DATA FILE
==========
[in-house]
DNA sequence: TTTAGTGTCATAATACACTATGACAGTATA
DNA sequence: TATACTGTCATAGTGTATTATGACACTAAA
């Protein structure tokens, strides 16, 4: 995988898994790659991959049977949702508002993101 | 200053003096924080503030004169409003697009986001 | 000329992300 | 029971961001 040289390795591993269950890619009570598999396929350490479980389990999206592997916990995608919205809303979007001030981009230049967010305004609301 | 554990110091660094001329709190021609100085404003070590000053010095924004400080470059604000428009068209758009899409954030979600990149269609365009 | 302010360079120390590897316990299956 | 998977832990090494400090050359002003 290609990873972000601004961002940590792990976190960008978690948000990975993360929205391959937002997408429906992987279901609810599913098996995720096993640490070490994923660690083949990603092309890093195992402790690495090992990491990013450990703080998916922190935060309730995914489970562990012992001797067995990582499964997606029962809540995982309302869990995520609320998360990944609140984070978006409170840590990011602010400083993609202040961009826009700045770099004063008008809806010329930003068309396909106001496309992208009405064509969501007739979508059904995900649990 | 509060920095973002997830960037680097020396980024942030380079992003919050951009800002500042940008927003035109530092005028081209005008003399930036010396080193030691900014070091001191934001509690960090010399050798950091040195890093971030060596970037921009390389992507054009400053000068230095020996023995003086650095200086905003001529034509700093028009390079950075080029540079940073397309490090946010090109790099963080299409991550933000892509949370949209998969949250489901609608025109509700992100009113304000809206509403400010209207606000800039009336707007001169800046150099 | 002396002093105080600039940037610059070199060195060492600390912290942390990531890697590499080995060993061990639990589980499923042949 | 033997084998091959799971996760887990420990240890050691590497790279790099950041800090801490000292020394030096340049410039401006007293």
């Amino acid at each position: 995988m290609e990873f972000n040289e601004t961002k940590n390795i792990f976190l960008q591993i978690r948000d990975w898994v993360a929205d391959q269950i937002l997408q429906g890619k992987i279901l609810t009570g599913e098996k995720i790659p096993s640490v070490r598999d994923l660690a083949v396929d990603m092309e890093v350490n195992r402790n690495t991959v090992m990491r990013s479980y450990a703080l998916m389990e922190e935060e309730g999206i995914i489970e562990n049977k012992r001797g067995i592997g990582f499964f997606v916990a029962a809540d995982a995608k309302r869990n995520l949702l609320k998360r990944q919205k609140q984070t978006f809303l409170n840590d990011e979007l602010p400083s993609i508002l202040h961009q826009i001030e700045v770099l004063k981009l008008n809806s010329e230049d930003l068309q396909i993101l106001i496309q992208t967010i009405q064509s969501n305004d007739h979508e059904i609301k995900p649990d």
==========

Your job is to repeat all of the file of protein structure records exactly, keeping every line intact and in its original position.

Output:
[in-house]
DNA sequence: TTTAGTGTCATAATACACTATGACAGTATA
DNA sequence: TATACTGTCATAGTGTATTATGACACTAAA
């Protein structure tokens, strides 16, 4: 995988898994790659991959049977949702508002993101 | 200053003096924080503030004169409003697009986001 | 000329992300 | 029971961001 040289390795591993269950890619009570598999396929350490479980389990999206592997916990995608919205809303979007001030981009230049967010305004609301 | 554990110091660094001329709190021609100085404003070590000053010095924004400080470059604000428009068209758009899409954030979600990149269609365009 | 302010360079120390590897316990299956 | 998977832990090494400090050359002003 290609990873972000601004961002940590792990976190960008978690948000990975993360929205391959937002997408429906992987279901609810599913098996995720096993640490070490994923660690083949990603092309890093195992402790690495090992990491990013450990703080998916922190935060309730995914489970562990012992001797067995990582499964997606029962809540995982309302869990995520609320998360990944609140984070978006409170840590990011602010400083993609202040961009826009700045770099004063008008809806010329930003068309396909106001496309992208009405064509969501007739979508059904995900649990 | 509060920095973002997830960037680097020396980024942030380079992003919050951009800002500042940008927003035109530092005028081209005008003399930036010396080193030691900014070091001191934001509690960090010399050798950091040195890093971030060596970037921009390389992507054009400053000068230095020996023995003086650095200086905003001529034509700093028009390079950075080029540079940073397309490090946010090109790099963080299409991550933000892509949370949209998969949250489901609608025109509700992100009113304000809206509403400010209207606000800039009336707007001169800046150099 | 002396002093105080600039940037610059070199060195060492600390912290942390990531890697590499080995060993061990639990589980499923042949 | 033997084998091959799971996760887990420990240890050691590497790279790099950041800090801490000292020394030096340049410039401006007293």
């Amino acid at each position: 995988m290609e990873f972000n040289e601004t961002k940590n390795i792990f976190l960008q591993i978690r948000d990975w898994v993360a929205d391959q269950i937002l997408q429906g890619k992987i279901l609810t009570g599913e098996k995720i790659p096993s640490v070490r598999d994923l660690a083949v396929d990603m092309e890093v350490n195992r402790n690495t991959v090992m990491r990013s479980y450990a703080l998916m389990e922190e935060e309730g999206i995914i489970e562990n049977k012992r001797g067995i592997g990582f499964f997606v916990a029962a809540d995982a995608k309302r869990n995520l949702l609320k998360r990944q919205k609140q984070t978006f809303l409170n840590d990011e979007l602010p400083s993609i508002l202040h961009q826009i001030e700045v770099l004063k981009l008008n809806s010329e230049d930003l068309q396909i993101l106001i496309q992208t967010i009405q064509s969501n305004d007739h979508e059904i609301k995900p649990d």